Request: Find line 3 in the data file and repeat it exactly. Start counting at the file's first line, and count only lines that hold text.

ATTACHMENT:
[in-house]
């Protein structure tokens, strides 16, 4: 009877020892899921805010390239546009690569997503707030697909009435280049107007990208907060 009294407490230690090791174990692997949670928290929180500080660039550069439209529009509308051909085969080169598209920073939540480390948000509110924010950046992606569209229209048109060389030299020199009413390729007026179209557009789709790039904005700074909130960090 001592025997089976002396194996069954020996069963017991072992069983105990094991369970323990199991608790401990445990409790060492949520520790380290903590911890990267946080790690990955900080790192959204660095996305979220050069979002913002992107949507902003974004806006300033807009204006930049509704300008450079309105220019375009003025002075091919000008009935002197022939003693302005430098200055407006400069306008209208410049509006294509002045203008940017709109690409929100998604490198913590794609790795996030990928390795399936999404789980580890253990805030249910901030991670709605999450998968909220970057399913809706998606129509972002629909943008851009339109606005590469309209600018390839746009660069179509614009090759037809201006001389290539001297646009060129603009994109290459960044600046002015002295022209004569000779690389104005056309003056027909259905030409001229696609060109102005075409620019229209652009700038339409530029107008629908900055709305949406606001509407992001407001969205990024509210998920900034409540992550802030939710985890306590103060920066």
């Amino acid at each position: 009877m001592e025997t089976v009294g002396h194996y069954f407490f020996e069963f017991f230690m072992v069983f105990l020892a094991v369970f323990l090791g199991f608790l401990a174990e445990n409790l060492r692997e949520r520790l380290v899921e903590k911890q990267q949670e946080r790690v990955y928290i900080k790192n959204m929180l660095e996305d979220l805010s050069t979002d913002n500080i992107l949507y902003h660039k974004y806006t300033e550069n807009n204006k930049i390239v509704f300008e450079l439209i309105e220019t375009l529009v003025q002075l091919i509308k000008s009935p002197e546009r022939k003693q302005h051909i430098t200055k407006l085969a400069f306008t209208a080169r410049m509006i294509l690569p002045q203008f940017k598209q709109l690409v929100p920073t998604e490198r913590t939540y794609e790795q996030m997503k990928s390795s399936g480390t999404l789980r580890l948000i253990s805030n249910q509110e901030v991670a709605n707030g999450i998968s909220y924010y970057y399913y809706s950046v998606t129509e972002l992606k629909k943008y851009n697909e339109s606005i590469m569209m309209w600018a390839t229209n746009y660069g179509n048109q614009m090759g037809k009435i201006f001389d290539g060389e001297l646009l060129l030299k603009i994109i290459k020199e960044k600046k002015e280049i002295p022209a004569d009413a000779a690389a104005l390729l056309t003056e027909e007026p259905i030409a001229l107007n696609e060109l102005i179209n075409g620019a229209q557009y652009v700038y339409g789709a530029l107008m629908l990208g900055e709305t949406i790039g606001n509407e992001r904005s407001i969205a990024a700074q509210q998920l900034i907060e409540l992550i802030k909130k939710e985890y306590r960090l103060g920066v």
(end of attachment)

């Amino acid at each position: 009877m001592e025997t089976v009294g002396h194996y069954f407490f020996e069963f017991f230690m072992v069983f105990l020892a094991v369970f323990l090791g199991f608790l401990a174990e445990n409790l060492r692997e949520r520790l380290v899921e903590k911890q990267q949670e946080r790690v990955y928290i900080k790192n959204m929180l660095e996305d979220l805010s050069t979002d913002n500080i992107l949507y902003h660039k974004y806006t300033e550069n807009n204006k930049i390239v509704f300008e450079l439209i309105e220019t375009l529009v003025q002075l091919i509308k000008s009935p002197e546009r022939k003693q302005h051909i430098t200055k407006l085969a400069f306008t209208a080169r410049m509006i294509l690569p002045q203008f940017k598209q709109l690409v929100p920073t998604e490198r913590t939540y794609e790795q996030m997503k990928s390795s399936g480390t999404l789980r580890l948000i253990s805030n249910q509110e901030v991670a709605n707030g999450i998968s909220y924010y970057y399913y809706s950046v998606t129509e972002l992606k629909k943008y851009n697909e339109s606005i590469m569209m309209w600018a390839t229209n746009y660069g179509n048109q614009m090759g037809k009435i201006f001389d290539g060389e001297l646009l060129l030299k603009i994109i290459k020199e960044k600046k002015e280049i002295p022209a004569d009413a000779a690389a104005l390729l056309t003056e027909e007026p259905i030409a001229l107007n696609e060109l102005i179209n075409g620019a229209q557009y652009v700038y339409g789709a530029l107008m629908l990208g900055e709305t949406i790039g606001n509407e992001r904005s407001i969205a990024a700074q509210q998920l900034i907060e409540l992550i802030k909130k939710e985890y306590r960090l103060g920066v």